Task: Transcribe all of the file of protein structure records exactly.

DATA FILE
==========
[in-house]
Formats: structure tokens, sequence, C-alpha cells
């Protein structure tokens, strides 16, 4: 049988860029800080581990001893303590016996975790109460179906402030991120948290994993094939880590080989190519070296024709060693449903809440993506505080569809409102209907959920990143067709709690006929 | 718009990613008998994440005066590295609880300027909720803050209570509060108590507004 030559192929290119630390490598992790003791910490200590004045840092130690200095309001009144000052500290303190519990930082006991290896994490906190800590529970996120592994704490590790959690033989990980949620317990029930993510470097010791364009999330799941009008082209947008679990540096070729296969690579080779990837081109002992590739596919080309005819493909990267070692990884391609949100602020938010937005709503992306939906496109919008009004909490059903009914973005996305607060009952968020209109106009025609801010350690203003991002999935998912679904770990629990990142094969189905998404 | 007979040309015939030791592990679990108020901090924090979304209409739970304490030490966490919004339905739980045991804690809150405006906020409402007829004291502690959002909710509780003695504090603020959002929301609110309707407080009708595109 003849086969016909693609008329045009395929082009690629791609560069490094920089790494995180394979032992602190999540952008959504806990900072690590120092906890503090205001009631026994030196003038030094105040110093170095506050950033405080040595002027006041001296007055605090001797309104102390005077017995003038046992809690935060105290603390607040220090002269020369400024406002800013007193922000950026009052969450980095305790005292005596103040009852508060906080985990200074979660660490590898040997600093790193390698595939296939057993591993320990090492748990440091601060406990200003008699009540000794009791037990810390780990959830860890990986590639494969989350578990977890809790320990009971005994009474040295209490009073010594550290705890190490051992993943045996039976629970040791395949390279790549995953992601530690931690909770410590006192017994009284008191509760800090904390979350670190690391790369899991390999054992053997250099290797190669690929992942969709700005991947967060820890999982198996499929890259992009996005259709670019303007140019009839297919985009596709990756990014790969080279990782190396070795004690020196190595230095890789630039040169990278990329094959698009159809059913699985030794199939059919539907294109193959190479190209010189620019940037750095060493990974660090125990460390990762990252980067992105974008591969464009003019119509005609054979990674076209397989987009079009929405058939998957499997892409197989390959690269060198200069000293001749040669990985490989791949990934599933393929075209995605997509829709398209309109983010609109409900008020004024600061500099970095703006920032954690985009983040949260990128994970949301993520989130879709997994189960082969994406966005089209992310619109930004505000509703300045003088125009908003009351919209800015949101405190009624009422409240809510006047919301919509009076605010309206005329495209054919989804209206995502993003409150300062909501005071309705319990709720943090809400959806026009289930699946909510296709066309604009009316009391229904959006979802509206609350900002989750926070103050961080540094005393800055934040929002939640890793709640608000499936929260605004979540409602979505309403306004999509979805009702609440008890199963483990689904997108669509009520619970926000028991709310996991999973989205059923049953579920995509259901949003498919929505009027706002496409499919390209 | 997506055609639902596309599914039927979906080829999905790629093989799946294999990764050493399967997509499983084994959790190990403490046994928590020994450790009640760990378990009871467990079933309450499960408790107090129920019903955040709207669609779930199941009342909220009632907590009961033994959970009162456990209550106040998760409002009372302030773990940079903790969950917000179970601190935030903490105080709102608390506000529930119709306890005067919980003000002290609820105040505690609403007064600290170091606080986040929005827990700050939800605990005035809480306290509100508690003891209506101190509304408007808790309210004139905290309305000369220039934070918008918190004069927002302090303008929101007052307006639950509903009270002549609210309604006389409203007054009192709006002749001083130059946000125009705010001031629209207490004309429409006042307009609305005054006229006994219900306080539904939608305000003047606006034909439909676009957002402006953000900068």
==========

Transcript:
[in-house]
Formats: structure tokens, sequence, C-alpha cells
């Protein structure tokens, strides 16, 4: 049988860029800080581990001893303590016996975790109460179906402030991120948290994993094939880590080989190519070296024709060693449903809440993506505080569809409102209907959920990143067709709690006929 | 718009990613008998994440005066590295609880300027909720803050209570509060108590507004 030559192929290119630390490598992790003791910490200590004045840092130690200095309001009144000052500290303190519990930082006991290896994490906190800590529970996120592994704490590790959690033989990980949620317990029930993510470097010791364009999330799941009008082209947008679990540096070729296969690579080779990837081109002992590739596919080309005819493909990267070692990884391609949100602020938010937005709503992306939906496109919008009004909490059903009914973005996305607060009952968020209109106009025609801010350690203003991002999935998912679904770990629990990142094969189905998404 | 007979040309015939030791592990679990108020901090924090979304209409739970304490030490966490919004339905739980045991804690809150405006906020409402007829004291502690959002909710509780003695504090603020959002929301609110309707407080009708595109 003849086969016909693609008329045009395929082009690629791609560069490094920089790494995180394979032992602190999540952008959504806990900072690590120092906890503090205001009631026994030196003038030094105040110093170095506050950033405080040595002027006041001296007055605090001797309104102390005077017995003038046992809690935060105290603390607040220090002269020369400024406002800013007193922000950026009052969450980095305790005292005596103040009852508060906080985990200074979660660490590898040997600093790193390698595939296939057993591993320990090492748990440091601060406990200003008699009540000794009791037990810390780990959830860890990986590639494969989350578990977890809790320990009971005994009474040295209490009073010594550290705890190490051992993943045996039976629970040791395949390279790549995953992601530690931690909770410590006192017994009284008191509760800090904390979350670190690391790369899991390999054992053997250099290797190669690929992942969709700005991947967060820890999982198996499929890259992009996005259709670019303007140019009839297919985009596709990756990014790969080279990782190396070795004690020196190595230095890789630039040169990278990329094959698009159809059913699985030794199939059919539907294109193959190479190209010189620019940037750095060493990974660090125990460390990762990252980067992105974008591969464009003019119509005609054979990674076209397989987009079009929405058939998957499997892409197989390959690269060198200069000293001749040669990985490989791949990934599933393929075209995605997509829709398209309109983010609109409900008020004024600061500099970095703006920032954690985009983040949260990128994970949301993520989130879709997994189960082969994406966005089209992310619109930004505000509703300045003088125009908003009351919209800015949101405190009624009422409240809510006047919301919509009076605010309206005329495209054919989804209206995502993003409150300062909501005071309705319990709720943090809400959806026009289930699946909510296709066309604009009316009391229904959006979802509206609350900002989750926070103050961080540094005393800055934040929002939640890793709640608000499936929260605004979540409602979505309403306004999509979805009702609440008890199963483990689904997108669509009520619970926000028991709310996991999973989205059923049953579920995509259901949003498919929505009027706002496409499919390209 | 997506055609639902596309599914039927979906080829999905790629093989799946294999990764050493399967997509499983084994959790190990403490046994928590020994450790009640760990378990009871467990079933309450499960408790107090129920019903955040709207669609779930199941009342909220009632907590009961033994959970009162456990209550106040998760409002009372302030773990940079903790969950917000179970601190935030903490105080709102608390506000529930119709306890005067919980003000002290609820105040505690609403007064600290170091606080986040929005827990700050939800605990005035809480306290509100508690003891209506101190509304408007808790309210004139905290309305000369220039934070918008918190004069927002302090303008929101007052307006639950509903009270002549609210309604006389409203007054009192709006002749001083130059946000125009705010001031629209207490004309429409006042307009609305005054006229006994219900306080539904939608305000003047606006034909439909676009957002402006953000900068």